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Creating Core and Sub-Core Destructions

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Broham

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As part of our visual overhaul for DD2, we wanted to take a look at the destruction of Crystal cores and see how we could improve them. Originally, the cores in Dungeon Defenders played one simple explosion animation once they were destroyed, but since we're moving away from static Crystal cores in DD2, we wanted a way to give meaning and context to the objectives.

To this end, we decided to have a full destruction animation along with VFX for main-objectives, sub-objectives, and some environmental sequences. Many of these animations are unique and tailored to the map, like the water tank in Siphon Site D. Some are what we call modular, or reuseable, such as the East Gate Lock in Greystone Plaza. Let’s talk about the process of completing one of these animation from an initial concept to the final, in-game implementation.

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Creating Destruction

Once the concept for a destructible object (like a main objective) is created, it goes into the modeling and texturing phase. This stage is crucial, since it is where the modeler and I decide where and/or how the object will be broken apart according to the concept. In some special cases, we have the luxury of having storyboards for the destroyed animation and VFX, which makes it much easier for us to plan out each stage of the animation.

Once the modeling is done, the object goes to the animation team where that plan is brought to life. The art director sits with me and we decide exactly what is going to happen for that respective destruction, always sticking to the main concept and style.

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After the environment, objects, and different broken pieces have been set up in the 3D application (eg; Maya, 3DS Max), it's time to simulate a destruction. Time spent on the simulation varies from object to object. Some are very complex, containing rigid bodies such as pieces of wood or shards of crystal as well as cloth physics that involve several layers of simulations. Others can be rather simple and quick.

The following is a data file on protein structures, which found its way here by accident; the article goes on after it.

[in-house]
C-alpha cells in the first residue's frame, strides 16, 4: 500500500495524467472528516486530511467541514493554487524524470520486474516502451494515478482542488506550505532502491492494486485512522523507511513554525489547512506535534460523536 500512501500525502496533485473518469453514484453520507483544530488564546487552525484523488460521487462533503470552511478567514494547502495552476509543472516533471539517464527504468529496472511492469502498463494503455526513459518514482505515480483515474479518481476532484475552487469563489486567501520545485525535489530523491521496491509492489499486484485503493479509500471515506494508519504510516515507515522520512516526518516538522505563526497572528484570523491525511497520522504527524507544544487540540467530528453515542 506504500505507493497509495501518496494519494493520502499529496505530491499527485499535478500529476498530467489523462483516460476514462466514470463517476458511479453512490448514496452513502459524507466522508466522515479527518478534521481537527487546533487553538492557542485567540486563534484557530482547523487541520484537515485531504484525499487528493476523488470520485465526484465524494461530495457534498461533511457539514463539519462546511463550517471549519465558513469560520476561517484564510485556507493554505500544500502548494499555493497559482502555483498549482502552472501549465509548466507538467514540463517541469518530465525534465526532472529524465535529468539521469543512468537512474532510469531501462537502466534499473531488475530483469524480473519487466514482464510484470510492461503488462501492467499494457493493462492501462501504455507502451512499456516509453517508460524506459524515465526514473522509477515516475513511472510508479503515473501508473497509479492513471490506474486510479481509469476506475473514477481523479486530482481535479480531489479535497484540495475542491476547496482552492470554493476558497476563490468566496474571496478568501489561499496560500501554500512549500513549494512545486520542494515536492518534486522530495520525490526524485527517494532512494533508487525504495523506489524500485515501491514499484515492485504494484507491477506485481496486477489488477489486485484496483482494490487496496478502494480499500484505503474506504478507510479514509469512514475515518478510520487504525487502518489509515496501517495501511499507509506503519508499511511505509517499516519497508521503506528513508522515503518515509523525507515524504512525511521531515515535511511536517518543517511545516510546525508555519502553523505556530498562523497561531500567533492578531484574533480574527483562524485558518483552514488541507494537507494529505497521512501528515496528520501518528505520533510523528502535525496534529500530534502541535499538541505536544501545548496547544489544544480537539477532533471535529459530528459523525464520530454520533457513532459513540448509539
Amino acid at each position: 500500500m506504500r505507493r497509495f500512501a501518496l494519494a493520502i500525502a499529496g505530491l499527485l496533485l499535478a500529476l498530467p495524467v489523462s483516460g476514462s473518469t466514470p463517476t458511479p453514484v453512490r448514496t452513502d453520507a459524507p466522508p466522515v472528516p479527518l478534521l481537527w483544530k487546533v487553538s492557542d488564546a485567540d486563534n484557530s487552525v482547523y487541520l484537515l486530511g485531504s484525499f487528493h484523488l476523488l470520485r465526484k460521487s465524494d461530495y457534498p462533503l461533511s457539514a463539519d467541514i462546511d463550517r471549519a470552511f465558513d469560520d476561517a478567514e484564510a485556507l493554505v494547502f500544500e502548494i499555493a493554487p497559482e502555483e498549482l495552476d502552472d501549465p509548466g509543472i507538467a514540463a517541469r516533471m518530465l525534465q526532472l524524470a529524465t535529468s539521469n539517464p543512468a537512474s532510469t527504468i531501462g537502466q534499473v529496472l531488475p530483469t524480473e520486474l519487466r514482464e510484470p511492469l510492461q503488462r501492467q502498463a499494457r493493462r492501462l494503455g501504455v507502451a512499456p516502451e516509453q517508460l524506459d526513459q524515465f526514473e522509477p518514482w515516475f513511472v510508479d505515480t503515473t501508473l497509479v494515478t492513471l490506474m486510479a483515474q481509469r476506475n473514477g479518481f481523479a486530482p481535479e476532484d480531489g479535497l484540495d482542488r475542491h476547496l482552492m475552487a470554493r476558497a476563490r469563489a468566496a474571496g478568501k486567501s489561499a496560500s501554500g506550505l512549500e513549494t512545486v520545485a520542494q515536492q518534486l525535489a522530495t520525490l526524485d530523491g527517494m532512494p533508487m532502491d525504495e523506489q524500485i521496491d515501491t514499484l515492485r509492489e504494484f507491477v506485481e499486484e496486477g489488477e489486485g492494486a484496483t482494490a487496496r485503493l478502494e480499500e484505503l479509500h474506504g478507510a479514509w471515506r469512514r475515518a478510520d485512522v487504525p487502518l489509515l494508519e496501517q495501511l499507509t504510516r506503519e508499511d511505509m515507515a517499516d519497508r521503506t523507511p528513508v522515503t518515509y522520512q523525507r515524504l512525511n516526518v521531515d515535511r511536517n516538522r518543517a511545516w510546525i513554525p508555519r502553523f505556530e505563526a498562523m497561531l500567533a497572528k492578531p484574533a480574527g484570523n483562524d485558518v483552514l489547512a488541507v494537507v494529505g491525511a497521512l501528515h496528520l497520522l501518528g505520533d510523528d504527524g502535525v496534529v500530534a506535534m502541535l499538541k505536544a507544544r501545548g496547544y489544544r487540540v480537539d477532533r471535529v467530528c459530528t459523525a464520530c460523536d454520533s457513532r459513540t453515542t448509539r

When it comes to simulations, there are many techniques that we use including Maya's native Dynamics, Ncloth, Hair systems, deformers, etc. We choose the tool according to what is needed. And if we don’t have the tool we need, we create it. As a technical animator, I've created several tools to aid our process -- especially when it comes to scene setup. This makes the whole process faster and more efficient, saving us precious time.

The Final Touches

After the simulation is at a decent stage, it goes into review. If approved, it enters the polishing state and gets imported into the editor, giving the VFX artists a chance to work their magic. Once both the simulation and its VFX are in the editor, a final review is made just in case further tweaking is needed. The level designers then implement the destroyed objects into the game, setting up the triggers and logic behind where and when these objects should blow up.

In the end, everything ties together to create a spectacular explosion that gives significance to the object and its impact on the space around it. The simulation of the larger chunks lends real weight to the destruction, VFX add power, and sound brings in that last, crucial component that makes it believable.

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The random winner of our PAX East 2014 Recap blog is ssjtrunks15!

Leave a comment to get your hands on the Dungeon Defenders II pre-alpha. We’ll pick a random poster and reveal the winner in our next blog post!

Want to see more destruction GIFs? Check 'em out!
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